The number of confirmed cases of coronavirus cases has risen in recent days in India, although the official numbers remain relatively low at 258 cases and four deaths, according to figures released on Saturday morning by the health ministry. However, limited testing in the country means the numbers may be far higher, medical experts say.

In recent days, authorities have stepped up efforts to combat the spread of the virus, including bans on large public gatherings, temporarily shutting malls and schools, and restricting travel into the country. In the financial capital, Mumbai, the state government has ordered a shutdown of offices and all non-essential businesses.

"While the scenario has already been worrisome, the arrival of the coronavirus has made the situation even worse," says Nitin Shahi, the executive director at Findoc Financial Services.
"The banking sector over the next two quarters is expected to have a tough time. With complete lockdowns and shutdown of factories  and sectors like entertainment and tourism not working at all, there is a possibility of new NPAs [non-performing assets] in these sectors. Small businesses, which are short on cash, will take the biggest hit due to the coronavirus."

He says that there could be significant job losses, which could lead to consumers being unable to pay off loans, which would also hit the banking system.

The weakness of the rupee is also proving to be a challenge for importers in particular. Mr Shahi says it increases the cost of goods they need that are priced in US dollars.

The Indian rupee has slumped to an all-time low amid the coronavirus fears and is trading at around 75.20 against the dollar. Stock markets have also plunged. Last week, they suffered their steepest weekly loss in a decade.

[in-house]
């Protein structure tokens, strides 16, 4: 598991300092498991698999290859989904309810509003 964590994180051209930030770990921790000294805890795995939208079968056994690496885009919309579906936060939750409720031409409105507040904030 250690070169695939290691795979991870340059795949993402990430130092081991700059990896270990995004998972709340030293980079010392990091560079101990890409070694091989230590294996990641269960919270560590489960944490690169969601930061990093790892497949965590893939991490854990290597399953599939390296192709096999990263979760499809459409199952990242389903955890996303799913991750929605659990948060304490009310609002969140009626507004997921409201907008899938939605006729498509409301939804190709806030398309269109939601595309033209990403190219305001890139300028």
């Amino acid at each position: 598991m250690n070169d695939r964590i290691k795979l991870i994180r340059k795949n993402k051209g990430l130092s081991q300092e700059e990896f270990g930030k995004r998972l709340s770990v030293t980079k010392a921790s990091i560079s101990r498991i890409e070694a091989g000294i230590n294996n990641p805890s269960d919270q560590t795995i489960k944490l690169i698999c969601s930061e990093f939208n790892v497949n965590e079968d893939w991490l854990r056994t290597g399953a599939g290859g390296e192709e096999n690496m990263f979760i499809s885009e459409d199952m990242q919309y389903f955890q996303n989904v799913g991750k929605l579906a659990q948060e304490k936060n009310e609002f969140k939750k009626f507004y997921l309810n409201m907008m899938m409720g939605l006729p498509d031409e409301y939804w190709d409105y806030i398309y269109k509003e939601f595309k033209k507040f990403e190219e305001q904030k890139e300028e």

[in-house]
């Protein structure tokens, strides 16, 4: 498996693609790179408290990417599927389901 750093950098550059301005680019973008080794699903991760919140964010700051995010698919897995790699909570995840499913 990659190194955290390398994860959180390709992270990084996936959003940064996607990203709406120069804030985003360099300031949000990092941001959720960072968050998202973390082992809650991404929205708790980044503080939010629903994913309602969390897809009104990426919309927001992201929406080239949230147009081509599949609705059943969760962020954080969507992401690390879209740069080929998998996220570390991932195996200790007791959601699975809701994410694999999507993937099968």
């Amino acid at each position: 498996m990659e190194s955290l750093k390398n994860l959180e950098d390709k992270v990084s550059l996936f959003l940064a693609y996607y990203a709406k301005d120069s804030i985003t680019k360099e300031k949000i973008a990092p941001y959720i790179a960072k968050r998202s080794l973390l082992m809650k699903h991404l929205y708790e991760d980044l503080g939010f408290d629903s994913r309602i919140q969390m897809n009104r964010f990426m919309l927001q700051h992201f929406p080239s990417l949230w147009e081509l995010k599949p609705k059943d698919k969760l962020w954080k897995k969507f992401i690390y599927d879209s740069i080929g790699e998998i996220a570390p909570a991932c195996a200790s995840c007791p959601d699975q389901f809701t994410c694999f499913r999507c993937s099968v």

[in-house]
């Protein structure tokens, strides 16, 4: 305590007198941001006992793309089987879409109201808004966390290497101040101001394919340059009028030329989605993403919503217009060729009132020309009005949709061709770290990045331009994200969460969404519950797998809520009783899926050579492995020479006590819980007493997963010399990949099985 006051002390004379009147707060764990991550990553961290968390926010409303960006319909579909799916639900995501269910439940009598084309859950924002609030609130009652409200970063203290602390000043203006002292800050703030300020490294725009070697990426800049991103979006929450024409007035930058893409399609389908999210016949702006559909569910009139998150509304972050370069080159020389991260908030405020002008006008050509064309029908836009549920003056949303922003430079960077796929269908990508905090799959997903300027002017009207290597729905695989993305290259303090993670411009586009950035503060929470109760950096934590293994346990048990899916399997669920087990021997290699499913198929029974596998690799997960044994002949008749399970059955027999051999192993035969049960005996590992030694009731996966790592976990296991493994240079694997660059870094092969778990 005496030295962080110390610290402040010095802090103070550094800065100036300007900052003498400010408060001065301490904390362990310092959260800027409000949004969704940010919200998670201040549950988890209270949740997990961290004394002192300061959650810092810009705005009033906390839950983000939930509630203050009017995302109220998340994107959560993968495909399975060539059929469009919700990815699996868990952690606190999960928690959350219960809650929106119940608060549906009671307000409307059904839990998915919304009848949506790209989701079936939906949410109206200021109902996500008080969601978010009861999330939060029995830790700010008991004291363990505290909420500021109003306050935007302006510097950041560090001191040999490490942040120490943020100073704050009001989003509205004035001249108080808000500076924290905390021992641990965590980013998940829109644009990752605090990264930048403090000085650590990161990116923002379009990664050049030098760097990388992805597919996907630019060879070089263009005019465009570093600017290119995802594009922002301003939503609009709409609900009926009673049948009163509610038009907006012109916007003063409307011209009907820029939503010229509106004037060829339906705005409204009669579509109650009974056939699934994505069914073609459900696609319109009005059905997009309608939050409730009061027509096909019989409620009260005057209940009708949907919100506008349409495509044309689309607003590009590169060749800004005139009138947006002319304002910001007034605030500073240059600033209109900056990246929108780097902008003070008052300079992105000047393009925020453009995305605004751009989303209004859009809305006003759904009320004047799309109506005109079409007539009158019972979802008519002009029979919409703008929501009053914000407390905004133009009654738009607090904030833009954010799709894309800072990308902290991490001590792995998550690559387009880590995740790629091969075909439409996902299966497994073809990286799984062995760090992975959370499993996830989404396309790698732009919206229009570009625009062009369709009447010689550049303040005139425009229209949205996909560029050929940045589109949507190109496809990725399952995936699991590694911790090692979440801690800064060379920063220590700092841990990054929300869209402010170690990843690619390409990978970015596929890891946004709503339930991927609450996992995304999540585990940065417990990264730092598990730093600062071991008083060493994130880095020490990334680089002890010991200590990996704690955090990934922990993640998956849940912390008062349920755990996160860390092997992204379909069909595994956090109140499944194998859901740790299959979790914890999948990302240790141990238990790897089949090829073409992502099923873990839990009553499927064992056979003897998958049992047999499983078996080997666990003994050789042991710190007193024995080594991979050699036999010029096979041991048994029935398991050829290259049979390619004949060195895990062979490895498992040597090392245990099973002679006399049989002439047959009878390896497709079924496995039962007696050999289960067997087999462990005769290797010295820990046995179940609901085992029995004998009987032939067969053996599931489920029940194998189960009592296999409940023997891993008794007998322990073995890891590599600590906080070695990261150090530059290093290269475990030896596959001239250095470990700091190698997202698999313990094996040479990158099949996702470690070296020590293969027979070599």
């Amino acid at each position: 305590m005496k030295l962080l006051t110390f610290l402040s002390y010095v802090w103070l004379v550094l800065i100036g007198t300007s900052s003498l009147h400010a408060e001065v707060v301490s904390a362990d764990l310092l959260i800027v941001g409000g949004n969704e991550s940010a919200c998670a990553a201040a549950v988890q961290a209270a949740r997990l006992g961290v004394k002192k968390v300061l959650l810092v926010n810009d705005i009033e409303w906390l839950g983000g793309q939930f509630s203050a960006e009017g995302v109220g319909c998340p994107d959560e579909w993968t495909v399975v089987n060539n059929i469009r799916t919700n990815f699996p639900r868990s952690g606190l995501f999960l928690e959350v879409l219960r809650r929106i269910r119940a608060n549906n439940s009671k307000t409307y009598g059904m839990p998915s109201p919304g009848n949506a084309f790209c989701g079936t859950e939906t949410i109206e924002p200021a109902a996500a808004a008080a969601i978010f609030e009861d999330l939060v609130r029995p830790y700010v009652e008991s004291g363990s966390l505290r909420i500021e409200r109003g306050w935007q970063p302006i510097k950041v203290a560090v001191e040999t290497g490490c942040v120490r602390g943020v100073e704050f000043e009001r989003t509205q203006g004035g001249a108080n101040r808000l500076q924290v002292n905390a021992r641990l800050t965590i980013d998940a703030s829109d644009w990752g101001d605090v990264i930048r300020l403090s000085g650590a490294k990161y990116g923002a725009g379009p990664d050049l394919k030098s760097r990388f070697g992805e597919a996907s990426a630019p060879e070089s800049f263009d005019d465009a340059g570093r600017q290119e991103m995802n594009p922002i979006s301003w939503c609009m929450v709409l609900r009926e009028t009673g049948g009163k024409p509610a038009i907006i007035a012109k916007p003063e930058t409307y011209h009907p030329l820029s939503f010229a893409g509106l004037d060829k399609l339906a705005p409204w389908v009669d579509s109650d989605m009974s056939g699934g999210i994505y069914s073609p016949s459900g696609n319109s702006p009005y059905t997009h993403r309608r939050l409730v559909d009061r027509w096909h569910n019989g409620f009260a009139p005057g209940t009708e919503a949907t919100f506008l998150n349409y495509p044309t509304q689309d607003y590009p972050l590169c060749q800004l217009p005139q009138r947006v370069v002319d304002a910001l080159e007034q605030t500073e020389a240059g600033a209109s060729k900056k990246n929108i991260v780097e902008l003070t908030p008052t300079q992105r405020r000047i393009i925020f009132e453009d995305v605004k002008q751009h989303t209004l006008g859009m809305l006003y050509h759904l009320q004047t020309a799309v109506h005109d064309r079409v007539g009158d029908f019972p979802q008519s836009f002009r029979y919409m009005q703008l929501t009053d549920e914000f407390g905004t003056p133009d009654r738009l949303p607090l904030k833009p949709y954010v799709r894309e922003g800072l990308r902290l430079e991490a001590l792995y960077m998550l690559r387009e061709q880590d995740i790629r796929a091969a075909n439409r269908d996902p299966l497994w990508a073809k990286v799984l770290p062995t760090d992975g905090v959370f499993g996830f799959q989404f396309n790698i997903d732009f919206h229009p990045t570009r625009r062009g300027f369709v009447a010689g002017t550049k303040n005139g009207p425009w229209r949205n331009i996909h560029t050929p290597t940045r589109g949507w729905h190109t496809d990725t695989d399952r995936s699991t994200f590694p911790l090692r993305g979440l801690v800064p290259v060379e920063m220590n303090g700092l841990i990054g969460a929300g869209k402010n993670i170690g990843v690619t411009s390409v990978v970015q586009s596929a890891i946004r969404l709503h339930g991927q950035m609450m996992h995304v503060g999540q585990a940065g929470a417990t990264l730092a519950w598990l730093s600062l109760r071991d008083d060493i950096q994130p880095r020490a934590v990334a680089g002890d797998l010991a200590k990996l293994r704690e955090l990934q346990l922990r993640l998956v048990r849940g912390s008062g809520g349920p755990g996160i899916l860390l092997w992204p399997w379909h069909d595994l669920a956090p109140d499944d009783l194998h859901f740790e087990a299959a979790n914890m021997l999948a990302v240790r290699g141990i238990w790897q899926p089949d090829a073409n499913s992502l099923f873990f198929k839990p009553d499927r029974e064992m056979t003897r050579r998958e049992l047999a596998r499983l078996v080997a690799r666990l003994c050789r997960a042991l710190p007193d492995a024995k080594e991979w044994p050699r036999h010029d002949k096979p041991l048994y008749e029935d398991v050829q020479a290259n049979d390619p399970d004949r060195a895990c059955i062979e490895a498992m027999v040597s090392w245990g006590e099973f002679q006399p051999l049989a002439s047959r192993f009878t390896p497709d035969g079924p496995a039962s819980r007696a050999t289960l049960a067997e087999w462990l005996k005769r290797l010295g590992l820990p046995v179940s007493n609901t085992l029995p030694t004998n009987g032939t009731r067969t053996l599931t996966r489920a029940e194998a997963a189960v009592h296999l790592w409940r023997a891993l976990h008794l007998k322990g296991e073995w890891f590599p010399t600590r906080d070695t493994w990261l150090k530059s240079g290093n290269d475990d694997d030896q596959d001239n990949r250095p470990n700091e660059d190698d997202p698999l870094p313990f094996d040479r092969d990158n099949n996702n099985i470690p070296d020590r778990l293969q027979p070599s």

Small businesses, which are short on cash, will take the biggest hit due to the coronavirus

The RBI, in the meantime, is trying its best to reassure the market. On Monday, the central bank governor, Shaktikanta Das said saying "the RBI has several policy instruments at its command and stands ready to take all necessary measures to ensure that the effects of Covid-19 pandemic on the Indian economy are mitigated and financial markets and institutions in India continue to function normally".

The RBI has launched US dollar rupee swap and long term repo operations, in a bid to boost liquidity in the system. Market analysts expect RBI may announce an emergency interest rate cut, a step in line with other central banks around the globe. 
"While central banks from other economies have cut policy rates significantly to fight ongoing crisis, by not cutting rates in a knee-jerk reaction this week, the RBI seems to keep this ammunition in hand for the monetary policy committee meeting in the first week of April," says Ms Suryakumar.

Although Mr Das on Monday also stressed that “the Indian banking sector is sound and safe”, market observers, including Mr Shahi, say the RBI has little control over the situation.

The RBI, Mr Shahi says, should implement a rate cut of 0.50 to 1 per cent as an emergency measure and make sure lenders pass on that benefit to industries trying to cope with the impact of Covid-19.

The RBI “should also make sure that dollar prices remain in limits, by intervening in the currency markets as and when required”, Mr Shahi adds.

“We expect the next few quarters to be challenging,” according to Mr Mishra. “However, if the government and RBI provide some relief in the form of relaxation in NPA recognition norms for banks and facilitates more liquidity, the recovery can be faster.”

Given the spread of the coronavirus and the toll it is already taking on industries in India, “there is certainly more to come” from the RBI, says Ms Sivaramakrishnan of Shardul Amarchand Mangaldas law firm.

But she warns there is still limited visibility and the overall impact on the country's banking sector still remains to be seen.

It will be “far reaching and the statistics that the banks will report for the months to come will reflect how severe the impact has been”, she says.